Review: Roverandom

RoverandomRoverandom by J.R.R. Tolkien
My rating: 4 of 5 stars

Adorable children’s story by the master of fantasy. The reader level is a bit high for young children and the scenes a bit too immature for the teen reading level (or a gifted reader), but it was just right for me reading to my girls who enjoyed it. It is about 120 pages.

Blurb: Rover should never have bitten the wizard’s trousers. His punishment was to be transformed into a toy, and now he is forced to track down the magician so he can be returned to normal. His adventures will take him to the moon and under the sea, introducing him to many fabulous – and dangerous – creatures.

Inspired by the loss of his own child’s favorite toy, this charming tale was written by J.R.R. Tolkien long before The Hobbit, yet remained unpublished for more than 70 years. This new paperback edition includes a full introduction and detailed notes about the story.

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Review: The Count of Monte Cristo

The Count of Monte CristoThe Count of Monte Cristo by Alexandre Dumas
My rating: 2 of 5 stars

Classic bait-and-switch opening which unfolds to a dreadfully dull story that plods along for 1200 monotonous pages before coming to a predictable end. But it starts off really strong which hooks the reader. The prison scenes are intense. Then, Edmund Dantes escapes, and nothing else of note within that plot happens for 900 pages. 900 PAGES!! Then, it ends.

I kind of hated it. The first 200 pages were fascinating and well written, then it becomes a 19th-century slog of aristocratic society with NOTHING whatsoever given to the plot. Okay I guess if you’re a cinematographer looking for in-depth details about high society in that era. Terrible book. The most overrated book I’ve ever read. The 2 stars are charitable.

Blurb: Thrown in prison for a crime he has not committed, Edmond Dant├Ęs is confined to the grim fortress of If. There he learns of a great hoard of treasure hidden on the Isle of Monte Cristo and he becomes determined not only to escape, but also to unearth the treasure and use it to plot the destruction of the three men responsible for his incarceration. Dumas’ epic tale of suffering and retribution, inspired by a real-life case of wrongful imprisonment, was a huge popular success when it was first serialised in the 1840s.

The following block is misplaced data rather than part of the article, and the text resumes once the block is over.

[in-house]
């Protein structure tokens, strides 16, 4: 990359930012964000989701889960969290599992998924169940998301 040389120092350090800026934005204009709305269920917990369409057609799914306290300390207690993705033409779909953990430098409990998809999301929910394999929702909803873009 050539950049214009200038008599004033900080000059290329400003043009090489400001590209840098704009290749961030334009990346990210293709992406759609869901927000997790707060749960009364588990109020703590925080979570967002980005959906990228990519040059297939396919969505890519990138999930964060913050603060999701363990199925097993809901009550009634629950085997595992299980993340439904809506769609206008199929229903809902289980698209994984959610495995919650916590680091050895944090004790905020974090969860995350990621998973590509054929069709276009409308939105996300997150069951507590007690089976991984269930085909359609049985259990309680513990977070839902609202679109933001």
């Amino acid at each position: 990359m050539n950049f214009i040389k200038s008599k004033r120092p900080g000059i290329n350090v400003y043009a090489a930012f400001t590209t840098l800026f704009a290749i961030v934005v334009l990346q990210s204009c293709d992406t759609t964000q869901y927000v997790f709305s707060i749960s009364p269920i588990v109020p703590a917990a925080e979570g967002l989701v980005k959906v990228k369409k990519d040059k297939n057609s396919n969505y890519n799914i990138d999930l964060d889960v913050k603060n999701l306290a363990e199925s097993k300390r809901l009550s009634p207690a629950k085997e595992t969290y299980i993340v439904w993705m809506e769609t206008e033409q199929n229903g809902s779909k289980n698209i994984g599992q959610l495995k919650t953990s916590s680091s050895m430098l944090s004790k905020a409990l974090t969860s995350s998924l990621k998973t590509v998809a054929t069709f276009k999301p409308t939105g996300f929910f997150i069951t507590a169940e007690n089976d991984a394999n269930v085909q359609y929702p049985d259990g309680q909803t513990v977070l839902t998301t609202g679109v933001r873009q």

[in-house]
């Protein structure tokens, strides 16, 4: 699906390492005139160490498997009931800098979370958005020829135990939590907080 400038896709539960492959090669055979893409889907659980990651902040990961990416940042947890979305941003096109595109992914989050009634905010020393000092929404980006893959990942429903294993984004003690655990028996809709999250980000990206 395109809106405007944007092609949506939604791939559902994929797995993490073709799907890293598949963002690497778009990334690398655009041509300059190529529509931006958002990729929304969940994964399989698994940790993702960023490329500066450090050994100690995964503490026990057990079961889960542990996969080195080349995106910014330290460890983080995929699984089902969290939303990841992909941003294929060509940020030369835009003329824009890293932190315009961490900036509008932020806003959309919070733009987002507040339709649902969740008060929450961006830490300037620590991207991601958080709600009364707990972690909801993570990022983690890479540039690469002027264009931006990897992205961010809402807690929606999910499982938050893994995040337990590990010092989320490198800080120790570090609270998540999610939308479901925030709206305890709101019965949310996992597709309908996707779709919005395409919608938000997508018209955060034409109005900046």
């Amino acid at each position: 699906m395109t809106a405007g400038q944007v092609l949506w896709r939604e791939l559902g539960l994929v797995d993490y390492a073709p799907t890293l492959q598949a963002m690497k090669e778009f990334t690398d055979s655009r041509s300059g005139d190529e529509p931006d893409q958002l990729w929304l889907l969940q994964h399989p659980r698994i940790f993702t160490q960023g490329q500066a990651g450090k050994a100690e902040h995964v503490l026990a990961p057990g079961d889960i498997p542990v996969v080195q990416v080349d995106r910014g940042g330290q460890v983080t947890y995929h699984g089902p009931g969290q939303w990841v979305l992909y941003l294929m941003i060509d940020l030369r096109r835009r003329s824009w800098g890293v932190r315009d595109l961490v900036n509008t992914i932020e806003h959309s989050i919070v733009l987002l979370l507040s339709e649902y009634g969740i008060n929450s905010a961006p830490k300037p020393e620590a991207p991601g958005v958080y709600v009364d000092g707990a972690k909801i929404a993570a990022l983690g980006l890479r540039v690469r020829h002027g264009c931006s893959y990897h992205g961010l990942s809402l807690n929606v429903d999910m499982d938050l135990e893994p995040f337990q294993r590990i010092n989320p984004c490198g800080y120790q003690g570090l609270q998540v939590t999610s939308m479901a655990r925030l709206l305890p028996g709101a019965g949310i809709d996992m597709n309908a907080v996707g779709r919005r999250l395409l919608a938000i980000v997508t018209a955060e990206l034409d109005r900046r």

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Review: Harry Potter and the Cursed Child – Parts One and Two

Harry Potter and the Cursed Child - Parts One and TwoHarry Potter and the Cursed Child – Parts One and Two by John Tiffany
My rating: 4 of 5 stars

Good story! Esp after just reading Goblet of Fire! I recommend reading this in between books 4 and 5 for best results. I didn’t like the play format–distracting–but it was interesting anyway. Fun story, every bit similar to the original material despite being written by another author. Ps I believe Rowling wrote the first scene which differs from the rest.

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Review: The Currents of Space

The Currents of SpaceThe Currents of Space by Isaac Asimov
My rating: 2 of 5 stars

Surprised at how boring this old classic Asimov turned out to be (same reaction I had to The Stars, Like Dust–however, I did like the 3rd one in this trilogy). The plot was just plodding. Had a very hard time finishing it. Not because it’s dated but just because the writing is so poor. (Can’t believe I just said that but it’s true).

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Review: Pebble in the Sky

Pebble in the SkyPebble in the Sky by Isaac Asimov
My rating: 4 of 5 stars

Very satisfying old Asimov, with a solid plot and good action that moves along. My only complaint is the rather drawn-out ending that just seemed to take too long to come to the point, along with Asimov’s trademark idiotic character logic.

I won’t give away anything, but the climax is absurd–with even the threat of such a calamity, the imperial navy would have simply quarantined Earth, or bombarded it. An empire of 200 million planets certainly could afford a few HUNDRED warships to that effect.

Instead, Asimov goes through an absurd amount of fencing between characters that dragged down a great story and made it tedious. Also, I read this one by mistake first; will correct the mistake by picking up the other two asap.

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Review: Veronika Decides to Die

Veronika Decides to DieVeronika Decides to Die by Paulo Coelho
My rating: 3 of 5 stars

I enjoyed the fresh perspective of this Portuguese author who wove an enjoyable read despite some issues in translation. I suspect some idioms didn’t survive the conversion to English, but overall it was very readable. I’ve seen the movie a couple times; it followed the book quite well.

The ending was rather abrupt but I found that I liked that too–no long-winded emotional scene or flag for a possible sequel, popular in so much American writing where, too often, the trilogy rules. This book was on the short side so I was glad to have gotten it for a sale price. I won’t read it again as it doesn’t appeal to me enough to warrant another reading.

Coelho delves into mental health rather deeply and we’re told the story of three characters, so it’s not just about Veronika (who looks nothing like Sarah Gellar, by the way). I’ll keep this mini review short as I really don’t feel like analyzing it in depth. Since I’ve read mostly sci-fi for my entire life, I’m not qualified to do so anyway. But this year I promised myself to read literary fiction and some classics.

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